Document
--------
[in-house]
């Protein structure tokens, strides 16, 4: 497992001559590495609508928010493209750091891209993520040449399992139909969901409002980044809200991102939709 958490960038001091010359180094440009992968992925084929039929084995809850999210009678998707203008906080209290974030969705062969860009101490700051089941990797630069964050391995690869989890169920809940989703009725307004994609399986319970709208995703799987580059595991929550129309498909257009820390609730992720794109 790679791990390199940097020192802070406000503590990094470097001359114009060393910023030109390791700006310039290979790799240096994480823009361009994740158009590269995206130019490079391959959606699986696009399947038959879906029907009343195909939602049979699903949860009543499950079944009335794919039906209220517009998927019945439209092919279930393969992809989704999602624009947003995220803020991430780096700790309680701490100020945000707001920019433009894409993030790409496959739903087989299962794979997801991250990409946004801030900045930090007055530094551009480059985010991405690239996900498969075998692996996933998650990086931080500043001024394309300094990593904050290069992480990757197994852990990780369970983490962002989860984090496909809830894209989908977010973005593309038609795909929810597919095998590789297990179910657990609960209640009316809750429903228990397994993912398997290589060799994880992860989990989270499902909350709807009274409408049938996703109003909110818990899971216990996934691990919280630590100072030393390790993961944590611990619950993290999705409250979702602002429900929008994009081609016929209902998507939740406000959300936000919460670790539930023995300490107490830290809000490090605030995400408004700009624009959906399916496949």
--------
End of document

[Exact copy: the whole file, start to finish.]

[in-house]
């Protein structure tokens, strides 16, 4: 497992001559590495609508928010493209750091891209993520040449399992139909969901409002980044809200991102939709 958490960038001091010359180094440009992968992925084929039929084995809850999210009678998707203008906080209290974030969705062969860009101490700051089941990797630069964050391995690869989890169920809940989703009725307004994609399986319970709208995703799987580059595991929550129309498909257009820390609730992720794109 790679791990390199940097020192802070406000503590990094470097001359114009060393910023030109390791700006310039290979790799240096994480823009361009994740158009590269995206130019490079391959959606699986696009399947038959879906029907009343195909939602049979699903949860009543499950079944009335794919039906209220517009998927019945439209092919279930393969992809989704999602624009947003995220803020991430780096700790309680701490100020945000707001920019433009894409993030790409496959739903087989299962794979997801991250990409946004801030900045930090007055530094551009480059985010991405690239996900498969075998692996996933998650990086931080500043001024394309300094990593904050290069992480990757197994852990990780369970983490962002989860984090496909809830894209989908977010973005593309038609795909929810597919095998590789297990179910657990609960209640009316809750429903228990397994993912398997290589060799994880992860989990989270499902909350709807009274409408049938996703109003909110818990899971216990996934691990919280630590100072030393390790993961944590611990619950993290999705409250979702602002429900929008994009081609016929209902998507939740406000959300936000919460670790539930023995300490107490830290809000490090605030995400408004700009624009959906399916496949």